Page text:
Physical distancing circles helpful but ‘pragmatic’ messaging needed to plank curve, expert says
Introducing physical distancing circles to parks will support the health of Toronto residents but more practical recommendations are needed if the city hopes to slow the spread of COVID-19, said one local expert.
Dr. Dominik Mertz, an associate professor and infectious diseases specialist at McMaster University’s Department of Medicine, said a recently announced pilot program by the City of Toronto, which will see white circles painted on the grass at Trinity Bellwoods Park to encourage physical distancing, is a step in the right direction and a measure that “probably should have been completed previously.”
“If you stay within your circle with the same group of people that you came in [to the park] with, you reduce your risk because you only have contact with X number of people on that day,” he said.
However, the initiative needs to be rolled out alongside “pragmatic” messaging that shares what people can do to avoid contracting and transmitting the novel coronavirus if they do choose to break physical distancing rules and other restrictions, Mertz said.
“I think we are at the point where, yes, policy is great, but we also need to look at the reality and give people the right information: what they can do to minimize the risk if they choose to take a risk,” he said.
Mertz said there will continue to be people who ignore the advice of public health officials, which, in Ontario, includes staying at least two metres from others and restricting gatherings to less than five people unless the individuals live in the same household.
For this reason, government leaders and public health officials need to share information about how people can make smart decisions even if they decide to overstep boundaries, he said.
Mertz said multiple people gathering outside is better than having them inside someone’s home, for example, because the risk of contracting COVID-19 is lower outdoors.
He also said meeting with one or two other households is better than going to a park and chatting with dozens of people from different households because it streamlines contact tracing in the event someone gets sick.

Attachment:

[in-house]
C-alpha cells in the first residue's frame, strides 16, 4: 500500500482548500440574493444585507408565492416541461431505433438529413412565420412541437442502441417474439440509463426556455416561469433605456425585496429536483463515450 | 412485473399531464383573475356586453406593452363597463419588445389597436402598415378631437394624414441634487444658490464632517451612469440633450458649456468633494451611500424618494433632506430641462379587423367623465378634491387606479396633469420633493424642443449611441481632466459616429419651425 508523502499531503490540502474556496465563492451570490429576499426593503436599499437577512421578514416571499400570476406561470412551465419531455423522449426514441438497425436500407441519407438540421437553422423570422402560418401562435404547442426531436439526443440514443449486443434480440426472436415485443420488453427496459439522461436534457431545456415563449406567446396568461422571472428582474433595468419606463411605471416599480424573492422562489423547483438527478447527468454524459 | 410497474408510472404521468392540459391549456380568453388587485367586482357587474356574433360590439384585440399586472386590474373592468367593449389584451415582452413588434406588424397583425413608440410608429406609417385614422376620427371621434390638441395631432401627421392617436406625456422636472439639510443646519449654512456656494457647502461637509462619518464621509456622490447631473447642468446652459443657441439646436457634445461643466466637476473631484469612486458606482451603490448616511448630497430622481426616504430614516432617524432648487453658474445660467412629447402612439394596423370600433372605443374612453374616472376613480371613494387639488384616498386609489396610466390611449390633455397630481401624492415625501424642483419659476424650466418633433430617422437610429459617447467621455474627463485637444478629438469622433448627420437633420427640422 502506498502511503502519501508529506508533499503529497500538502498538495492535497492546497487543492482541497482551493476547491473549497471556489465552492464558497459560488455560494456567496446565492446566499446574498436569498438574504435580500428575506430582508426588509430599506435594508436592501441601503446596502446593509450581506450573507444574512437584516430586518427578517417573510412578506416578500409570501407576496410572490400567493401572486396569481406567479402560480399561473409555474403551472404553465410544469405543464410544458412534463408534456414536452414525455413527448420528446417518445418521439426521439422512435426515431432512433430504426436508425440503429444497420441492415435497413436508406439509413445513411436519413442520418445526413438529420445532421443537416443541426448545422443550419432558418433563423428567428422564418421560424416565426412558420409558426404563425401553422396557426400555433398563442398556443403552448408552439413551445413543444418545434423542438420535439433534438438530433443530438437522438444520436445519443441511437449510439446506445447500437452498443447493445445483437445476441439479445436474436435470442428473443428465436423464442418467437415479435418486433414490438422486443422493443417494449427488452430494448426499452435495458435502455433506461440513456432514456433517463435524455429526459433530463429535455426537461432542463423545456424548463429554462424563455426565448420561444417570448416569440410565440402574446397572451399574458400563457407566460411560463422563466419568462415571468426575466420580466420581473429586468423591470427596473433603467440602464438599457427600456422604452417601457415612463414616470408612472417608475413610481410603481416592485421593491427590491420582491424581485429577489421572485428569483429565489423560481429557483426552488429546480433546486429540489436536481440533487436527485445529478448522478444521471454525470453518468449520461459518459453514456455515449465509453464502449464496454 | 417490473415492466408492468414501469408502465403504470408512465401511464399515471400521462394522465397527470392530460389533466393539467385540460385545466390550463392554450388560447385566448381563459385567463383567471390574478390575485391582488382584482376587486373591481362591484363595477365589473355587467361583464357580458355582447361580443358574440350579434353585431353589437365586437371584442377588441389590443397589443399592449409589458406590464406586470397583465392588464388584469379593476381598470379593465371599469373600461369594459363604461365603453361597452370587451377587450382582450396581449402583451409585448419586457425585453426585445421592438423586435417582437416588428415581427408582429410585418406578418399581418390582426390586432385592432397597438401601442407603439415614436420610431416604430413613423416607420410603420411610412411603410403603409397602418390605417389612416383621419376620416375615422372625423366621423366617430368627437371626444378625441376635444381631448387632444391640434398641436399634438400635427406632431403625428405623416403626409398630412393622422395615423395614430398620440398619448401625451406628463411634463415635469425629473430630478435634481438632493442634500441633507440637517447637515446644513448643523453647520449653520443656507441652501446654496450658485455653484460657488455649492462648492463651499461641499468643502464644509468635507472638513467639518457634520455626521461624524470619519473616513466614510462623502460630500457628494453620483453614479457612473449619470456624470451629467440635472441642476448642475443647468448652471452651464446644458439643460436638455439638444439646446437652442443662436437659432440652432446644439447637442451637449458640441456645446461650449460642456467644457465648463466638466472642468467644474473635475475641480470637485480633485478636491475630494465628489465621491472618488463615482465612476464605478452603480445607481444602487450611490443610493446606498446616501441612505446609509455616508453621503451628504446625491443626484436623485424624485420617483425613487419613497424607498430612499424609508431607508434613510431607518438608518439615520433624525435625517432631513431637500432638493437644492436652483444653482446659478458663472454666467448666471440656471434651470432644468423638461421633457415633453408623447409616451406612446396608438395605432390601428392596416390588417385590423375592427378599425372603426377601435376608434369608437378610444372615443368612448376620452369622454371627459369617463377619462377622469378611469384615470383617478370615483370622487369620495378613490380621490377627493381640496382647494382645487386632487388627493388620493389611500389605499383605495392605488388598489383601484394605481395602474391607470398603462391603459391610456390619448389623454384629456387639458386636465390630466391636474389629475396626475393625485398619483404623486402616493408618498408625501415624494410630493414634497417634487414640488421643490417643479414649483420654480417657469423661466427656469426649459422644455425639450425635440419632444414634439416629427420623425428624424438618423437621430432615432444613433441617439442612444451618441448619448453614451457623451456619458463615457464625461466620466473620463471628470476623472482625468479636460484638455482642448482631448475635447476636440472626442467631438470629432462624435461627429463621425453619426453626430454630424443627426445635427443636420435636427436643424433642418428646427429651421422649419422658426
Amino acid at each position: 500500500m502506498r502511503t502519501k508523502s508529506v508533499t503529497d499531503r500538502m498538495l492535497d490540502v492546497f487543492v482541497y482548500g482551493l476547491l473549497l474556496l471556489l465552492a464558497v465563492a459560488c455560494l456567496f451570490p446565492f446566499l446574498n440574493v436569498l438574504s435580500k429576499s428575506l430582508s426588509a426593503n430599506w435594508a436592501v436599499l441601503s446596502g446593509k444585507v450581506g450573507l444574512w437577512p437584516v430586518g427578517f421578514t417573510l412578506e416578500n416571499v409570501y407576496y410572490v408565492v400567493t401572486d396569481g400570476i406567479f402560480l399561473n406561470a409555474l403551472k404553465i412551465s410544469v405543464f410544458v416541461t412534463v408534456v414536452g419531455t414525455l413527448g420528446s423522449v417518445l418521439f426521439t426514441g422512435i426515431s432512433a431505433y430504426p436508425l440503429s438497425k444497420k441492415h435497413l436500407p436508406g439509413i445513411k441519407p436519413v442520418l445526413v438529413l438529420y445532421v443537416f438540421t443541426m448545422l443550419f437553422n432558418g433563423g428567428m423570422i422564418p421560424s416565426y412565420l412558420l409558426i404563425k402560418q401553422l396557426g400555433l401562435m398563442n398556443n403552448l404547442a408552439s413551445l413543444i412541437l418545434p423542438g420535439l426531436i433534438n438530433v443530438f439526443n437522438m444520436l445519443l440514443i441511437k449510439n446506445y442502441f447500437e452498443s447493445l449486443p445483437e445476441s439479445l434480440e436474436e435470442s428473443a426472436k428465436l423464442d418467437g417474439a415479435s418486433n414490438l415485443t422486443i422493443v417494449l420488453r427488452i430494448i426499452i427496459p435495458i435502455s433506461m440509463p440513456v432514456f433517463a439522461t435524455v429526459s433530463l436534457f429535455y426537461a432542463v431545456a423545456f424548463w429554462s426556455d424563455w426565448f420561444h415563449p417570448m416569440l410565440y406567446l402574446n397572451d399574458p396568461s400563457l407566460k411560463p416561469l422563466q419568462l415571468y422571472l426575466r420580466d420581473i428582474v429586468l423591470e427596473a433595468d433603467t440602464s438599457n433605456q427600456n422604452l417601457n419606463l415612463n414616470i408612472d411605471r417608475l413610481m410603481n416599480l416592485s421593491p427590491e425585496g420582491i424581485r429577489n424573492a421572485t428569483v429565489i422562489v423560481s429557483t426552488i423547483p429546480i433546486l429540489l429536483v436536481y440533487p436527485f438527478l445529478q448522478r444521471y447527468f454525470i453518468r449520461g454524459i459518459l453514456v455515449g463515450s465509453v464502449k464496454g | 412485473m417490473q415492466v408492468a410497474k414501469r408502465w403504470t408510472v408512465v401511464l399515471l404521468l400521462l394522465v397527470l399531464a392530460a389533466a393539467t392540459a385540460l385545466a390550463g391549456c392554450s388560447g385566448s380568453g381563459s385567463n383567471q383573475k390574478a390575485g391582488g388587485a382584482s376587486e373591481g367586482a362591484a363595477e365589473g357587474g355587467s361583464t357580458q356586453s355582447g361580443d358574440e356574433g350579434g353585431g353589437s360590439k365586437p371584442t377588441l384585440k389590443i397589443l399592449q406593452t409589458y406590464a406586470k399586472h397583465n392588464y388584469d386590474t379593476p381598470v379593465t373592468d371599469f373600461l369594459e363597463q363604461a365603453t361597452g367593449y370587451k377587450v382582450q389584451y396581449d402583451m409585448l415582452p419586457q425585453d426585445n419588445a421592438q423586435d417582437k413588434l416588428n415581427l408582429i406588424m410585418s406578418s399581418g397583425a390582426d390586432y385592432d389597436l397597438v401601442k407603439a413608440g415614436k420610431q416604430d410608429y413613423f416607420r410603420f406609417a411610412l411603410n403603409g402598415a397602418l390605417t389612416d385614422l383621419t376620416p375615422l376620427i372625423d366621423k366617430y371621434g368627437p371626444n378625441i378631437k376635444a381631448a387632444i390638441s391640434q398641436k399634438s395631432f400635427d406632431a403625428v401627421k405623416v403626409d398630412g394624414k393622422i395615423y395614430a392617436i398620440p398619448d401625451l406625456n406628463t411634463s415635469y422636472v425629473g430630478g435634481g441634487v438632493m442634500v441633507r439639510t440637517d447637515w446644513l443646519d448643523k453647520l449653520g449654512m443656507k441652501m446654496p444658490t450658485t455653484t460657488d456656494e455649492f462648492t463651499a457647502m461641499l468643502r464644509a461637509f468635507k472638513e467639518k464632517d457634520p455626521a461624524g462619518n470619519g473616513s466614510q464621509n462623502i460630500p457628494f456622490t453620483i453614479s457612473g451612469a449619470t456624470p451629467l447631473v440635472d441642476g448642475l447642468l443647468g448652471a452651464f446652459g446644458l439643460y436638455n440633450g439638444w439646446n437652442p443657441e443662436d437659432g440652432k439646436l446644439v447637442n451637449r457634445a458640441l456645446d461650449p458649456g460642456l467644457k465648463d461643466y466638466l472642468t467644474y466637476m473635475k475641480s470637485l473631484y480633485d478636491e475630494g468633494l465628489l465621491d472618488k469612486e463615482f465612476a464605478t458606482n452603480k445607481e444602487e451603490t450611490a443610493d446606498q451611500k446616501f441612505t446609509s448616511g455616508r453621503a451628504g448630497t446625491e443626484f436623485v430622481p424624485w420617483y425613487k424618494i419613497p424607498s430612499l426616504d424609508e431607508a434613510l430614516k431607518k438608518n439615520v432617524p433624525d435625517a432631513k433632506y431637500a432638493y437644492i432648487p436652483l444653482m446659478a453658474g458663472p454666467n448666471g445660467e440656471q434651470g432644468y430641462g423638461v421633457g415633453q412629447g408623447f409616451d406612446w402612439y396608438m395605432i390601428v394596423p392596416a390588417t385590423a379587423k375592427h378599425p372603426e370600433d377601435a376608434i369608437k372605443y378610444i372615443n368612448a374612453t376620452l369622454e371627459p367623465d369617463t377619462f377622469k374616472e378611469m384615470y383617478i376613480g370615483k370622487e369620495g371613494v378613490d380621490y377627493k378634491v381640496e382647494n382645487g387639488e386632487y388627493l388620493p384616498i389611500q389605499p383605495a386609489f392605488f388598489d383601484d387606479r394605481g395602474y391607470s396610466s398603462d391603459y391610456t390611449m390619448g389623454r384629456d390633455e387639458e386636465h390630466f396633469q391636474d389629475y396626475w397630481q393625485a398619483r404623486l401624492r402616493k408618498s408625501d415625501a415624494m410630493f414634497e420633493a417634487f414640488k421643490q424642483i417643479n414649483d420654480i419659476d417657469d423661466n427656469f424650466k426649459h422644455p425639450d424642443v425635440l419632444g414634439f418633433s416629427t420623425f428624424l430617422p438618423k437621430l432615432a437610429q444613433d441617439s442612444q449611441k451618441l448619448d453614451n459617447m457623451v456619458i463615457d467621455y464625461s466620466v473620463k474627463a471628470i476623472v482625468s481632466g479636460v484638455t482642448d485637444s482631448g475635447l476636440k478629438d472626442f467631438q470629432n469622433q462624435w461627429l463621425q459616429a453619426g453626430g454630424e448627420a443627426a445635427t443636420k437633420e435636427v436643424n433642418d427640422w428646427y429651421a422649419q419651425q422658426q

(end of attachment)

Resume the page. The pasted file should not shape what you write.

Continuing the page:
This sort of information — and the rationale behind it — needs to be better communicated to the public so they can be “empowered” to make the right choices, Mertz said.
“There’s a lack of information about what people can do if they choose not to follow the current policy,” Mertz said.
“And I get why you don’t do that because that’s mixed messaging — you cannot tell people, ‘No groups larger than five but in case you do [have groups larger than five], do X and Y.’ It’s a very difficult message,” he said. “But I think, right now, we are stuck with the policy message and people have no clue [what to do] if they decide ‘I’m not going to follow that.’”
The City of Toronto’s pilot program follows similar initiatives in jurisdictions such as San Francisco and New York City, where large white circles — each at least two metres apart — have been painted on the grass at popular parks to reinforce the distance that groups and individuals must keep from one another.
The program was announced in a press release by the city yesterday after more than 10,000 people — including Mayor John Tory — reportedly gathered at Trinity Bellwoods Park on Saturday, sparking outrage from local politicians, public health officials and frontline workers.
The circles may be expanded to “other destination and high traffic parks in Toronto” if they prove effective at Trinity Bellwoods, the release said.
“I would expect in the next couple of days … that we will have a report from our officials from all different aspects of the city on how we can make things better and be better in a position to deal with things like this if they come up, going forward in the nice weather and generally,” Tory said in a press conference at City Hall yesterday.
Mertz said education needs to be top of mind for the city if it wants its physical distancing circles at Trinity Bellwoods to be successful.
This may involve installing informative signage at the west end park or employing officials on-site who can remind park-goers why the circles are being implemented and how they may help reduce the spread of COVID-19, he said.
Mertz said opening public washrooms and accessible hand-washing stations at the park is also key.
“Having people out there talking to people who may not be adhering to the circle rule may help,” he said.
“And, again, [having them] explain ‘Why do we have those circles? Why do we allow X many people within a circle?’ That may go a long way just to educate people on a new concept that no one has ever seen so far in Toronto,” Mertz said.